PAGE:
The Record and Play Market
Being able to automate tests is becoming more and more a must for a tester in today’s society. However, not everyone has the skills and training to write code and therefore to get started with automated tests.
To make the leap to automated testing more accessible for testers the majority of today’s automation solutions offer a record and play functionality. This way a non-technical person can record the actions for a test, make changes via a user-friendly UI and replay them back at a later point in time.
One of the most well-known tools on the market to do automated testing, and also one of the oldest, is actually a browser extension, Selenium IDE.
Google joins the party🚀
For a lot of web users, the word web is a synonym for the word Google. It was just a matter of time until the tech giant entered the test automation tool market with some tools of its own. From the list of web automation tools I would like to mention just a few:
- Protractor – an end-to-end test framework for Angular and AngularJS applications. Although Protractor was the go-to tool for Angular tests for a long time the team behind the project has announced the end of support in 2022
- Puppeteer – a Node library that provides a high-level API to control headless Chrome or Chromium over the DevTools Protocol.
- Recorder for Chrome – the new tool from google that makes writing tests easy and fun.
Chrome recorder 📼
In order to be able to use the Chrome Recorder, there is only one condition that needs to be met, and that is you need to have Chrome installed. The Chrome Recorder was introduced with Chrome v97 but in order to have the latest version of the Recorder please make sure to have Chrome V103. You can make sure you have the correct version by following one of the below steps:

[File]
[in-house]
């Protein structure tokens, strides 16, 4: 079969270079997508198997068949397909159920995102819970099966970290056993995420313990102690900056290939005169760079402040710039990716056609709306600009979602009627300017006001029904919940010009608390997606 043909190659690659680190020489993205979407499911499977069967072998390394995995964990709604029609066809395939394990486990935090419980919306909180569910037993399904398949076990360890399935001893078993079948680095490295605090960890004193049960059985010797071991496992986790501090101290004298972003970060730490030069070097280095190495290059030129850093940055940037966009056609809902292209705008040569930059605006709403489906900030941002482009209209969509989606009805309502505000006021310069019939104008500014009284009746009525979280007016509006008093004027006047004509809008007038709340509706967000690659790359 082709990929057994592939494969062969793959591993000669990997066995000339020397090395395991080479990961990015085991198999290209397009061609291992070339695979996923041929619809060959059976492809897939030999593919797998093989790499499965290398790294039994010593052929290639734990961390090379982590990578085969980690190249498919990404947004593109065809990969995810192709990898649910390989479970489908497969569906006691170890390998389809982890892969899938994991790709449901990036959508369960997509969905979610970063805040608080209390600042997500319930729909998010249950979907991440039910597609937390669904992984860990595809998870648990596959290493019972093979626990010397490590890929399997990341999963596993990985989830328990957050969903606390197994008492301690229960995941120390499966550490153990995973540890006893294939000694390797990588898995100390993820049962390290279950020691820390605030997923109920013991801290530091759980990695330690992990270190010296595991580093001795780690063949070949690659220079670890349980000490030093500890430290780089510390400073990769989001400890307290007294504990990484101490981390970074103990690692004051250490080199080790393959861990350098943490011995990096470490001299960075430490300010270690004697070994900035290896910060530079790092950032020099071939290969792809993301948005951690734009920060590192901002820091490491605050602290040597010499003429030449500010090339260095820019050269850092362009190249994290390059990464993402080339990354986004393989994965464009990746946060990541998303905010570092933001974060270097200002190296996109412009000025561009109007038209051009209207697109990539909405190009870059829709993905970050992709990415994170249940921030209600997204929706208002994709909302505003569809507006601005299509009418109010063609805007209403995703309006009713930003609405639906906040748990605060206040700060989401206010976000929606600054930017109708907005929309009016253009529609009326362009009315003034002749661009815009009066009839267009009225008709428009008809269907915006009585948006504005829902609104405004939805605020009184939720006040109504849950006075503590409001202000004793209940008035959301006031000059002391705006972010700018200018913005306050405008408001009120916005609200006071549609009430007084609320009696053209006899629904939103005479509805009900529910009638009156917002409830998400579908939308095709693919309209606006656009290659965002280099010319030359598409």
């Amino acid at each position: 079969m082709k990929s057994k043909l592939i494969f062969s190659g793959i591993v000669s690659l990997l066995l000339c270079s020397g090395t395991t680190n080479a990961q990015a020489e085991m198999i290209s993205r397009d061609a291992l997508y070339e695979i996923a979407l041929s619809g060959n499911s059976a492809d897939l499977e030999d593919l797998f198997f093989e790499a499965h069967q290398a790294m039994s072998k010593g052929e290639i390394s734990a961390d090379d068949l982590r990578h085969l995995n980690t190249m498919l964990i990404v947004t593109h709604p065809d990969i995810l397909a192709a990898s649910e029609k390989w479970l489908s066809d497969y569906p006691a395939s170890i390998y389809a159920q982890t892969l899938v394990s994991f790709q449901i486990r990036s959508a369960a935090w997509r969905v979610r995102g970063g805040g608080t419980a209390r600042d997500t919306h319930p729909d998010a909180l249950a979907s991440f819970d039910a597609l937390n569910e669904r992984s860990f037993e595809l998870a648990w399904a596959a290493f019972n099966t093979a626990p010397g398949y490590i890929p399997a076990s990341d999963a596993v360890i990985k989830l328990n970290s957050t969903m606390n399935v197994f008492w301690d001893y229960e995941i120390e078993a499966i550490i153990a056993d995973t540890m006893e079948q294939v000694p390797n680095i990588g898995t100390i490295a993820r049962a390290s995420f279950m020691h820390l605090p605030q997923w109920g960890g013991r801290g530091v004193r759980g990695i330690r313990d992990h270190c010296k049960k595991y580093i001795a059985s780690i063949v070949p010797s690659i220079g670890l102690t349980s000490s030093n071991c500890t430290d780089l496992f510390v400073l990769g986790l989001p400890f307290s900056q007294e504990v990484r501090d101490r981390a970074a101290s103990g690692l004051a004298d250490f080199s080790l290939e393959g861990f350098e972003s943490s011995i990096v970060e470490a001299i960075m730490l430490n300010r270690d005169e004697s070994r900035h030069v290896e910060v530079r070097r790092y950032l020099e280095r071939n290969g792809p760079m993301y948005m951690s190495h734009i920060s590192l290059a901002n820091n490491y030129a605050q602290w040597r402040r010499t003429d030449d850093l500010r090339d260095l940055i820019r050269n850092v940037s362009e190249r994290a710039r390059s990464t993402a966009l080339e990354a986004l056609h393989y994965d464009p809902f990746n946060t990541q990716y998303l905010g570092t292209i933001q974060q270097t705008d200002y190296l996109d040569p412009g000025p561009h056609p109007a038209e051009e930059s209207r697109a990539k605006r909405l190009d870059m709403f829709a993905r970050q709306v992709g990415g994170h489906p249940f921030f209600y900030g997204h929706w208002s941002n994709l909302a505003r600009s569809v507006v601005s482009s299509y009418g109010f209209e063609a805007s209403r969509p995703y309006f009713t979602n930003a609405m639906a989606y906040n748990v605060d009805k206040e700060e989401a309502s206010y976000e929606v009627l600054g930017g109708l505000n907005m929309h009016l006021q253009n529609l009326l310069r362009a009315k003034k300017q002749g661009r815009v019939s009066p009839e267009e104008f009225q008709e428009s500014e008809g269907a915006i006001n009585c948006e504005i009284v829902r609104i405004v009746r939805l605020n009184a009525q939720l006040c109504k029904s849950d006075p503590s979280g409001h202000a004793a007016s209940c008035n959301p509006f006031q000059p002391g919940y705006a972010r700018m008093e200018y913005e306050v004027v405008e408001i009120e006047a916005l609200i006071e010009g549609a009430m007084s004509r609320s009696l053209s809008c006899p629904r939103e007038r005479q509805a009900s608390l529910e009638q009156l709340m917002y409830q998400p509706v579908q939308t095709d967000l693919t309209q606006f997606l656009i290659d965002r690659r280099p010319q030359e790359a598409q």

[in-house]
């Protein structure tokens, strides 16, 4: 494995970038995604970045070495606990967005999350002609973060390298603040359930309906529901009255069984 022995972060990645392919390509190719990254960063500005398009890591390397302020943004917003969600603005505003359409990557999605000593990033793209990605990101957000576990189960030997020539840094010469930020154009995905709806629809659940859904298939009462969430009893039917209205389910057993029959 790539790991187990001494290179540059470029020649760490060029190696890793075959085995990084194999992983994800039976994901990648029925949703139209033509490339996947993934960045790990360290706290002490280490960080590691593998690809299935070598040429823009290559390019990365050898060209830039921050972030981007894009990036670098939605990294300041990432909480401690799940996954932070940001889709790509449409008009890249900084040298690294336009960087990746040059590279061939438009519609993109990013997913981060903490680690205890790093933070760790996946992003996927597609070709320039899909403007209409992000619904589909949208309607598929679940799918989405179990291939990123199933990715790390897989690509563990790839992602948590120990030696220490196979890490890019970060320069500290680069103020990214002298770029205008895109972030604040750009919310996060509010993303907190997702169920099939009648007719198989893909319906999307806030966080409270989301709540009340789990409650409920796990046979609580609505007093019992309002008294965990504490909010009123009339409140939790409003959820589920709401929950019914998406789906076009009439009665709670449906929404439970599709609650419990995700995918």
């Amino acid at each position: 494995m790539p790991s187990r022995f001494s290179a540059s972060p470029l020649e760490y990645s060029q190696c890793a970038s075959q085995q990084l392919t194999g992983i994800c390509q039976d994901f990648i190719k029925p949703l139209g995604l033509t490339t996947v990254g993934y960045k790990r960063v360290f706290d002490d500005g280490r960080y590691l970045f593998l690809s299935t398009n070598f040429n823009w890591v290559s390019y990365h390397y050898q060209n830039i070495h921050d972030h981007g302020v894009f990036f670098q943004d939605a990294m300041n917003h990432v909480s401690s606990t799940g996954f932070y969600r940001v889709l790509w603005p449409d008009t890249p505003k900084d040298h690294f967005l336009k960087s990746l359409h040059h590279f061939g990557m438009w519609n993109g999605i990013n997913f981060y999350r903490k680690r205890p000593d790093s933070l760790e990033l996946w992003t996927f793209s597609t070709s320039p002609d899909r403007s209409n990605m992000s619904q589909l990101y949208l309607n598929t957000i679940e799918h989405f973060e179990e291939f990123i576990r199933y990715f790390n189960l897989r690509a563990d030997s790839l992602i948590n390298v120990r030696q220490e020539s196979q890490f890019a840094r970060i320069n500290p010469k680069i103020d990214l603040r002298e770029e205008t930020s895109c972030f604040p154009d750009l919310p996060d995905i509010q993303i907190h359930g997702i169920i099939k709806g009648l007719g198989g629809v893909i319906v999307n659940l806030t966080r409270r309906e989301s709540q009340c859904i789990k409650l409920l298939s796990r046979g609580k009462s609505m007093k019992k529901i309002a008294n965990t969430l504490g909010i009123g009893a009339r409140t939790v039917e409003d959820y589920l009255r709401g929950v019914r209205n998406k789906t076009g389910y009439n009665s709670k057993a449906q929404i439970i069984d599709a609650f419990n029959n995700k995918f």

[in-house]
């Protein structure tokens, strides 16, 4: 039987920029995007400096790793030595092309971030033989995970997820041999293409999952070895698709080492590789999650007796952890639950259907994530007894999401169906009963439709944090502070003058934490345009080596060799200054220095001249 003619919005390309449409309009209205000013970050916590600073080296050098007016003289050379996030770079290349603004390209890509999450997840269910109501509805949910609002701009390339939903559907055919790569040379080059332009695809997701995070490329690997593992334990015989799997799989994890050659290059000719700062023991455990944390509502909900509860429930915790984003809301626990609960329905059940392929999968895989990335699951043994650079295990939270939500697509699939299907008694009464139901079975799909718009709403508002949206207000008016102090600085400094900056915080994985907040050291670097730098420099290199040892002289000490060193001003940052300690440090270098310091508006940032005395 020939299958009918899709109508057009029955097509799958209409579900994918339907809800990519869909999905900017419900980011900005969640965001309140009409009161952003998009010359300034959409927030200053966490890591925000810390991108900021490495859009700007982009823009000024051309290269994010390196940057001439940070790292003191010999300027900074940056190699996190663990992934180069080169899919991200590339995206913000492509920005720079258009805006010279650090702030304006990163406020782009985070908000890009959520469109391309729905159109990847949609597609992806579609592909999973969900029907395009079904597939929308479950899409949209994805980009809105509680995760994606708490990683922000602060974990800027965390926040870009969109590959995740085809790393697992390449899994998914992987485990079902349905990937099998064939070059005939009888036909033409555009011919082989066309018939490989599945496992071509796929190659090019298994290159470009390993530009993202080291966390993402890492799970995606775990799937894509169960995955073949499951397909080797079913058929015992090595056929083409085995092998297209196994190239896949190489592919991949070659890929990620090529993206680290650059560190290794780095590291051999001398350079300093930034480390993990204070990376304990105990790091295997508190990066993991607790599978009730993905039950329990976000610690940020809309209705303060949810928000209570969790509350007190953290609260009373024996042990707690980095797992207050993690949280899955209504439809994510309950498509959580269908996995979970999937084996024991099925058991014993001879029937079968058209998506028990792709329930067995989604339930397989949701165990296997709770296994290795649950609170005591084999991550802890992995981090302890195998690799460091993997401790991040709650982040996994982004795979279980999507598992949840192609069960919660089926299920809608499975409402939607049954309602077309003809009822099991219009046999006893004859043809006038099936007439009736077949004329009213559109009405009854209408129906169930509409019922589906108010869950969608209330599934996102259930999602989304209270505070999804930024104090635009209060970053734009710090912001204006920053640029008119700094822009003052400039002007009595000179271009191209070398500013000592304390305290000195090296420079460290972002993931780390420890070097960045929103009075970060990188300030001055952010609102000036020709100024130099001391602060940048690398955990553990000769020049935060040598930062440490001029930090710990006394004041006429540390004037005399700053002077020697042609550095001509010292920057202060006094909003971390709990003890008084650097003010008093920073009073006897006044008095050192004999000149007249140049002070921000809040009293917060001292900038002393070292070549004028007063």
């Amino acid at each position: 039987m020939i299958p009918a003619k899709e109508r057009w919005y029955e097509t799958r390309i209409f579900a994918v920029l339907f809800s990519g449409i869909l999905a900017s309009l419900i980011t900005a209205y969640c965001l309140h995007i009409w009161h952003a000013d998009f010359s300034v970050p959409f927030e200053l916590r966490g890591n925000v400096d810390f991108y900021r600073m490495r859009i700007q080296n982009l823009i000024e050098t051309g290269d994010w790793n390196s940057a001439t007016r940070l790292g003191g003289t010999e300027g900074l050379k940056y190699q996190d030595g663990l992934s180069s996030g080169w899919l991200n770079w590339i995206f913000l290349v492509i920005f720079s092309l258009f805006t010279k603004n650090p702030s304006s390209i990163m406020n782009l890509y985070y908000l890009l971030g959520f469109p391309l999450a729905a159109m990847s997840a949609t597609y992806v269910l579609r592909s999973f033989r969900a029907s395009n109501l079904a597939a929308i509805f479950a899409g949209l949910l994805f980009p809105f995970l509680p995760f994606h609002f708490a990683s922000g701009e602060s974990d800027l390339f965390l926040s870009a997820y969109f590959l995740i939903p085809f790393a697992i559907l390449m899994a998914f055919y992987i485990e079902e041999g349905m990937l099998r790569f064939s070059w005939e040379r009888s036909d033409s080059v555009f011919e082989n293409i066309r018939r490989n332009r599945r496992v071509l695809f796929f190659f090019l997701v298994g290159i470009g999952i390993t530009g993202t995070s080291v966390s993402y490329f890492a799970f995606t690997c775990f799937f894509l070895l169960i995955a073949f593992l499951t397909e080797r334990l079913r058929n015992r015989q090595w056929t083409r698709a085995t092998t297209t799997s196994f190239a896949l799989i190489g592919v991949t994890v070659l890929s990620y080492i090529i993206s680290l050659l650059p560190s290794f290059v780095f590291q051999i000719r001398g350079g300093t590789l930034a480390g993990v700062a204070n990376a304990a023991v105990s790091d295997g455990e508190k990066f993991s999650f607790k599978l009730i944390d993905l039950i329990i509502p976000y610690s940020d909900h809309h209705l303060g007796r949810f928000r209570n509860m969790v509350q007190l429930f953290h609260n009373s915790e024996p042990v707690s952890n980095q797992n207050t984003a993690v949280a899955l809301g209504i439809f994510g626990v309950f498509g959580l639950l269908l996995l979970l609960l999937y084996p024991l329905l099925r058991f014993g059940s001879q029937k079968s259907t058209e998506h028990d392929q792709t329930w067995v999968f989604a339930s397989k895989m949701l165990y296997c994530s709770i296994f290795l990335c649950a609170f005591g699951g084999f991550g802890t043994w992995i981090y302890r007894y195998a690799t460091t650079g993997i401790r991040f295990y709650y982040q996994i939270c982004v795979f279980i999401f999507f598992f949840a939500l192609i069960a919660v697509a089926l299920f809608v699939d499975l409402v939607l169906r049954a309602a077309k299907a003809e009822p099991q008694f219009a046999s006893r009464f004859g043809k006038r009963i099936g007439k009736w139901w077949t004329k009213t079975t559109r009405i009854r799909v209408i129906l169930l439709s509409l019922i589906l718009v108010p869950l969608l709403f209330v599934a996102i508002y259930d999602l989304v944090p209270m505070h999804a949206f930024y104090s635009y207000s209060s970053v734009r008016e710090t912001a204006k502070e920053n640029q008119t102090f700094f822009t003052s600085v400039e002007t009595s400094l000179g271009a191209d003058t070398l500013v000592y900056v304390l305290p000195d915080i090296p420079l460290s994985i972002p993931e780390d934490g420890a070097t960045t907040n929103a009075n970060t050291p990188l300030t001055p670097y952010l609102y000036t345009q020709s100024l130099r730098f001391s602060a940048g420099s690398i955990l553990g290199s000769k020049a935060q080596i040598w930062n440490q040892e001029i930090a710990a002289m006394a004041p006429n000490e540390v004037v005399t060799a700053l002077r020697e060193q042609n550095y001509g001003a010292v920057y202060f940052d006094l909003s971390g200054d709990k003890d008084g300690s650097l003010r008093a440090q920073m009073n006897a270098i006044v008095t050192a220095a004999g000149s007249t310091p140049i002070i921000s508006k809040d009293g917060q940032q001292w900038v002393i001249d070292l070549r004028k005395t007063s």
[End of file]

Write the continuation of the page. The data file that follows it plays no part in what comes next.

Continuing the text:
- Install the latest chrome version from here.
- Go to Help – About Google Chrome.
- Then your version will be updated to the last available.
Now that you have Chrome installed all that remains before creating our first test is to find or activate the Recorder. In order to do this, the following steps need to be taken:
- Open the DevTools.
- On Windows press F12.
- Or right-click on any page and press Inspect.
- Go to the Context menu of the DevTools.
- Select More tools
- Select Recorder
- The Recorder should now be shown in the DevTools
Explore the Recorder🔍
When selecting the Recorder tab in the DevTools the following view will be shown. From here we can perform the following actions:
- Start Recording by clicking on the plus or on the start new recording button
- Import an older recording
- Delete an existing recording
Record a test⏺️
Before we start to record our test it is always recommended to first try the scenario manually. The scenario that we want to record and replay is the following:
- We navigate to https://blog.testproject.io/
- We search for the word Chrome
- We select the first entry found
Having manually taken the steps for our test and knowing it all works as expected we can start the test recording.
For this, the first thing we need to do is open the Recorder and click on Start New Recording. As a first step, you need to give a name for the recording, for example, Test Project, and then click on the red Start a new Recording button. Afterward, perform the scenario as you did before and as can be seen in the above image.
Save and check the recording🖥️
While performing the scenario you can see, if you have the Recorder open, that the steps are automatically added to our Recording. Once we have performed all the steps we can click on the End Recording button,
In order to make sure that our test was saved we can check on the upper side of the Recorder that we now have a recording saved.
If we select 1 recording(s) we will see a list of all our recordings. However, since we only have 1 recording at the moment we see that with the option to either replay or delete the recording.
Replay a test↩️
Now that we know the recording was saved we need to make sure that what was Recorder actually works as expected. To check this we will play the Recorded scenario and check that all of the steps are executed.
To play the recorded scenario we have two different options:
- From the Saved recordings section we press the Play Recording button
- From the Saved recordings section we select the Recording and then press the Replay button.